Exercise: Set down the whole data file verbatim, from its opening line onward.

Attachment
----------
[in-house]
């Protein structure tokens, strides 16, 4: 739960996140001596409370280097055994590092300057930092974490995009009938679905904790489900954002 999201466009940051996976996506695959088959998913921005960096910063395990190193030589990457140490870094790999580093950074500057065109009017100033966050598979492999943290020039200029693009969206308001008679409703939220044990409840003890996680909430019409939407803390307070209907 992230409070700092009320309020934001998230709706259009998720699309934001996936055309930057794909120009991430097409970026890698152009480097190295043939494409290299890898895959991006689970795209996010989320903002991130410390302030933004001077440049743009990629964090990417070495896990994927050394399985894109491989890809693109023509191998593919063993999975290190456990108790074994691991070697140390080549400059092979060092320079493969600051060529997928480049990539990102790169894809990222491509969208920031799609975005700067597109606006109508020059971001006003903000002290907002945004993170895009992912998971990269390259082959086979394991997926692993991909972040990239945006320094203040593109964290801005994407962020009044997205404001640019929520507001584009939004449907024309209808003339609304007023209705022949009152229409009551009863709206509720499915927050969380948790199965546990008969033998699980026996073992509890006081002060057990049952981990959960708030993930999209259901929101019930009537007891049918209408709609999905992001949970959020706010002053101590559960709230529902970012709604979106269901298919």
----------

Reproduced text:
[in-house]
């Protein structure tokens, strides 16, 4: 739960996140001596409370280097055994590092300057930092974490995009009938679905904790489900954002 999201466009940051996976996506695959088959998913921005960096910063395990190193030589990457140490870094790999580093950074500057065109009017100033966050598979492999943290020039200029693009969206308001008679409703939220044990409840003890996680909430019409939407803390307070209907 992230409070700092009320309020934001998230709706259009998720699309934001996936055309930057794909120009991430097409970026890698152009480097190295043939494409290299890898895959991006689970795209996010989320903002991130410390302030933004001077440049743009990629964090990417070495896990994927050394399985894109491989890809693109023509191998593919063993999975290190456990108790074994691991070697140390080549400059092979060092320079493969600051060529997928480049990539990102790169894809990222491509969208920031799609975005700067597109606006109508020059971001006003903000002290907002945004993170895009992912998971990269390259082959086979394991997926692993991909972040990239945006320094203040593109964290801005994407962020009044997205404001640019929520507001584009939004449907024309209808003339609304007023209705022949009152229409009551009863709206509720499915927050969380948790199965546990008969033998699980026996073992509890006081002060057990049952981990959960708030993930999209259901929101019930009537007891049918209408709609999905992001949970959020706010002053101590559960709230529902970012709604979106269901298919």